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Each episode follows the gang as they identify their next target.

DVD Review: Hustle – Complete Season One

Tired of the glut of police procedural shows clogging our TVs? Hustle has just the relief you need: a witty and amusing trip to the other side of the criminal equation. Instead of figuring out how crimes are committed after the fact, the show focuses on how crimes are planned and executed. The criminals are a likeable group of grifters led by legendary long con man Mickey “Bricks” Stone (Adrian Lester). Each member of the gang brings their own specialty to the group, allowing them to pool their talents to reach their common goal, the big score.

In the premiere episode, we’re introduced to Mickey as he gets his gang back together for one last score before riding off into the sunset. He’s a moral, principled man who doesn’t consider himself to be a thief, just a canny individual who preys on the greed of his marks. He’s been in the game for a long time and is considered to be the very best, but he’s wise enough to know that he needs the rest of his team to guarantee his success. His aging mentor, Albert Stroller (Robert Vaughn), is along for the ride, as well as the lovely Stacie Monroe (Jaime Murray) and handy Ash Morgan (Robert Glenister). As they set up their last score, a young, small-time short con man named Danny Blue (Marc Warren) gets wind of the plan and manages to weasel his way into the group. This new blood changes the dynamic of the group and leads to their eventual decision to stick together and continue their criminal reign.

The group has been described by the show’s director as a family unit, with Albert as the grandfather, Mickey the father, and Danny the son, with Stacie as the wife and Ash as the uncle. So, we have three pseudo-generations of a criminal family that works and learns together, passing along and adding to their grifting expertise from one generation to the next. Hints of romance appear as well, with a clear triangle quickly forming between Danny’s lust for Stacie and Stacie’s long-standing fondness for Mickey. The show doesn’t devote much time to developing these relationships due to its primary focus on the hustle, but there’s more than enough character development to make them worth caring about. It’s especially rewarding to see veteran Robert Vaughn (The Man from U.N.C.L.E.) back in action on a regular basis as he gleefully hams it up, and Adrian Lester completely owns the series as its suave, charming star.

Each episode follows the gang as they identify their next target, then set up their elaborate web of deceit to entice the mark before dropping the hammer and making off with the loot. Instead of using the serious, heavy-handed dramatic approach followed by the similarly-themed and short-lived FX series Thief, Hustle follows the breezy, winking approach of the Ocean’s Eleven films.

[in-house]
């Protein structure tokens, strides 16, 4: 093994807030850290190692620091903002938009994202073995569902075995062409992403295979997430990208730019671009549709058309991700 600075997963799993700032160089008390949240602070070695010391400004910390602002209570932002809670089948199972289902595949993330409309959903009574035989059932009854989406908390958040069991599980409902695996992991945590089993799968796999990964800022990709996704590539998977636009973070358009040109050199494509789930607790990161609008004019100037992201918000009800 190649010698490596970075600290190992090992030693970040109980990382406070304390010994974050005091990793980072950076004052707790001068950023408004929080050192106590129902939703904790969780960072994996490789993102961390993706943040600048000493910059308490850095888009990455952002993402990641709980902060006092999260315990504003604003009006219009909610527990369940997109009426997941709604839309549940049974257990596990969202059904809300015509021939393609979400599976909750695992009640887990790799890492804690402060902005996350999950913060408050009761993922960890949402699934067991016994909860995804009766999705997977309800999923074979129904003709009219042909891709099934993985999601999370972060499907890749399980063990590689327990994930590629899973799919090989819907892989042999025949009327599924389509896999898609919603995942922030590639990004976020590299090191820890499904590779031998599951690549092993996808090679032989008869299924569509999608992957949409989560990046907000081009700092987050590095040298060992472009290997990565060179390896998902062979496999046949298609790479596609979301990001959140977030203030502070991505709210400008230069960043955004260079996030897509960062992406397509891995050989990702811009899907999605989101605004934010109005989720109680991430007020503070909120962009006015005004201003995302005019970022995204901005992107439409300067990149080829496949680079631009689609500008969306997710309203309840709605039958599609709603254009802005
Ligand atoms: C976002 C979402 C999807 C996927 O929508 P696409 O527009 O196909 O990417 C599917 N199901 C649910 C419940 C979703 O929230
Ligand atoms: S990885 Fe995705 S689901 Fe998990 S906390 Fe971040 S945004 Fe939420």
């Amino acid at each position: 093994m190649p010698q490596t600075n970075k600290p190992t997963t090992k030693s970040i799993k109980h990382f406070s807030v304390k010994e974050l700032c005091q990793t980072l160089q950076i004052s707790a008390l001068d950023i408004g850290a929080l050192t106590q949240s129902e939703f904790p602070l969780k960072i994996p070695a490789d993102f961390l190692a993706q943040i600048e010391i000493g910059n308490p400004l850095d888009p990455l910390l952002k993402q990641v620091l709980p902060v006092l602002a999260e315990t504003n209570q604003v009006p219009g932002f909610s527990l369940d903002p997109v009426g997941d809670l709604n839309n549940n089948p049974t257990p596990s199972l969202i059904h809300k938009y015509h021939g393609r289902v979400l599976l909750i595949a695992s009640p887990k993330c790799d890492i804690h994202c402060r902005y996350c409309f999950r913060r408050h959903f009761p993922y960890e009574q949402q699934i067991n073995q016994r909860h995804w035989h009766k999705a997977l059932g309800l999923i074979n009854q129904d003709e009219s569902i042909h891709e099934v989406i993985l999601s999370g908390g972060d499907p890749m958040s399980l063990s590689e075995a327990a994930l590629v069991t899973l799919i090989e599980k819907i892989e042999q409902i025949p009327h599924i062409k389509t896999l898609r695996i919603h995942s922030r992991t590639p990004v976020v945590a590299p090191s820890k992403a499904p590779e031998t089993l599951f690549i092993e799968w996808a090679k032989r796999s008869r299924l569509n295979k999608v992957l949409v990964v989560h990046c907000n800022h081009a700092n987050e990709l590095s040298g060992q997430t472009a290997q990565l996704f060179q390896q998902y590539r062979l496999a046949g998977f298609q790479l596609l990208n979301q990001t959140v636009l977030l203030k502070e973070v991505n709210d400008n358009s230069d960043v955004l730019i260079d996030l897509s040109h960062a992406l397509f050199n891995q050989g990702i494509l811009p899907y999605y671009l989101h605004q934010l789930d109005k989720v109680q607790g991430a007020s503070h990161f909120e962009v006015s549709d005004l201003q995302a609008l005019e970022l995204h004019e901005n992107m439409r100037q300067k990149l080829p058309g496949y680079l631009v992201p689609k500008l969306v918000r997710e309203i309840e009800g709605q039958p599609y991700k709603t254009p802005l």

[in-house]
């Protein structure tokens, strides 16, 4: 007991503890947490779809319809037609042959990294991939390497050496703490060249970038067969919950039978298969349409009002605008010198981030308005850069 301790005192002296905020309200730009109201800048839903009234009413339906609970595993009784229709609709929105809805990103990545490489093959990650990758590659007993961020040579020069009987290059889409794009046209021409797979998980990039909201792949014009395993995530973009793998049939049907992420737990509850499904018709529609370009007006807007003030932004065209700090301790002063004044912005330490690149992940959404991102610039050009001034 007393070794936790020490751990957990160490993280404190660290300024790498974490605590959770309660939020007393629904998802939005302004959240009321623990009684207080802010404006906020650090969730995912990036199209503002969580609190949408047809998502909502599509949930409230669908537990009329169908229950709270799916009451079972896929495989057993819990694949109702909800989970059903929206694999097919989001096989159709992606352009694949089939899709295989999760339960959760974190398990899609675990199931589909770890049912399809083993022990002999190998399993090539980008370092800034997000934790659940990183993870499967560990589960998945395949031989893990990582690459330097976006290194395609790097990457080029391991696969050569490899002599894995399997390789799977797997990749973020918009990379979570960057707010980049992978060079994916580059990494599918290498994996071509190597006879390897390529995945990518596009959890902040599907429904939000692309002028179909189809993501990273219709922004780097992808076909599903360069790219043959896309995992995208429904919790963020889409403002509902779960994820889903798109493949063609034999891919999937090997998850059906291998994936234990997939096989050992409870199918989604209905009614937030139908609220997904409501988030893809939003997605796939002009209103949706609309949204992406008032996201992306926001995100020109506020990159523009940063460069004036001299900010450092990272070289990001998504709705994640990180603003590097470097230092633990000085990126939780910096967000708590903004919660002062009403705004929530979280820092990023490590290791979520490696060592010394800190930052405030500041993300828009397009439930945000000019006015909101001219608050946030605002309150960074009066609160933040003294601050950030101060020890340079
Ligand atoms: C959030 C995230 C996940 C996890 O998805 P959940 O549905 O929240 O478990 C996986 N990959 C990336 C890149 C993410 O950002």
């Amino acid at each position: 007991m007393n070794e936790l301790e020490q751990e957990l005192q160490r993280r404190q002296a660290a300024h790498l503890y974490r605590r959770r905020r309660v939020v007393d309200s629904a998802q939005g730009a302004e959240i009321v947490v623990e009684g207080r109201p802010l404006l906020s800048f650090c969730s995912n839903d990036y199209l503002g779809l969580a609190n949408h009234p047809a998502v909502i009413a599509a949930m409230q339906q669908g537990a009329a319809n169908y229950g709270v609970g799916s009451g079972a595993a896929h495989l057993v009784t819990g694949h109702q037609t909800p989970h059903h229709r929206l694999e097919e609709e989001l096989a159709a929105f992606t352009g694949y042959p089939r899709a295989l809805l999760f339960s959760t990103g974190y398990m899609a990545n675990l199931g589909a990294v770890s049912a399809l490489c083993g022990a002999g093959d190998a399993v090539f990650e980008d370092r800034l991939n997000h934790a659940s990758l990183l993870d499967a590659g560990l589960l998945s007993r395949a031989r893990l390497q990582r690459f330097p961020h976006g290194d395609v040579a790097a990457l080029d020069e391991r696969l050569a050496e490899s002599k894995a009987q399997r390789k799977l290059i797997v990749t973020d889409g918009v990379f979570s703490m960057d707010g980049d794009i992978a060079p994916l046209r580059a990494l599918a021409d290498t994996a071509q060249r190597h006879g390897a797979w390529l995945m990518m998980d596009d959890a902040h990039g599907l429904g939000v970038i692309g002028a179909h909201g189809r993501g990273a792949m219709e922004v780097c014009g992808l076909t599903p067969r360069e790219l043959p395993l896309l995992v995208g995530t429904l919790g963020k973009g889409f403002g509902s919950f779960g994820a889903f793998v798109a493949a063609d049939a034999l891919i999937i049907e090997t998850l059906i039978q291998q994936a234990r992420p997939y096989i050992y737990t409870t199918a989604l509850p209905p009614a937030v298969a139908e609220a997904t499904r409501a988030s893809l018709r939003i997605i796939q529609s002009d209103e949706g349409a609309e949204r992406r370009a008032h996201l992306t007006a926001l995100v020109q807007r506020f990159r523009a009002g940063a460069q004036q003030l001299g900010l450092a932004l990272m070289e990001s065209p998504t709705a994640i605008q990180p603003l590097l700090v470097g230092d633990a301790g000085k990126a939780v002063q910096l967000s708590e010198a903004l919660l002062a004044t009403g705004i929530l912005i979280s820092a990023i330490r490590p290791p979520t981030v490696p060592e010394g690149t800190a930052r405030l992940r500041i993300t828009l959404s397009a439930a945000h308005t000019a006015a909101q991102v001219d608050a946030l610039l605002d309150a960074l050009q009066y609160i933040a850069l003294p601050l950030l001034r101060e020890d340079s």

It actually takes the lighthearted approach even further, showing the characters literally winking at the camera when they do something particularly clever. They also incorporate a flashy little technique in each episode where they temporarily stop the action and step outside of it, addressing the camera as an aside or performing a dance routine or some other unexpected flight of fancy. It’s an added touch that helps to set it apart from the norm, giving it something akin to a Moonlighting feel in the process. It’s gimmicky and could be distracting if used to excess, but the balance is right throughout the first season.

The show was created by the same team that launched the long-running British spy series MI-5 (aka Spooks) and carries the same impeccably high production qualities. The DVD set skimps on the frills, with only a short feature on the creation of the show and no subtitles for the hearing (or linguistically) impaired. Still, the real reason for purchase is the episodic content, and all six episodes in the first season deliver grandly on the show’s premise. The series has completed three seasons so far back home in the UK, so hopefully it will continue hustling on US DVD for many seasons to come. 

Written by Caballero Oscuro 

About Gordon S. Miller

Gordon S. Miller is the artist formerly known as El Bicho, the nom de plume he used when he first began reviewing movies online for The Masked Movie Snobs in 2003. Before the year was out, he became that site's publisher. Over the years, he has also contributed to a number of other sites as a writer and editor, such as FilmRadar, Film School Rejects, High Def Digest, and Blogcritics. He is the Publisher of Cinema Sentries. Some of his random thoughts can be found at twitter.com/ElBicho_CS

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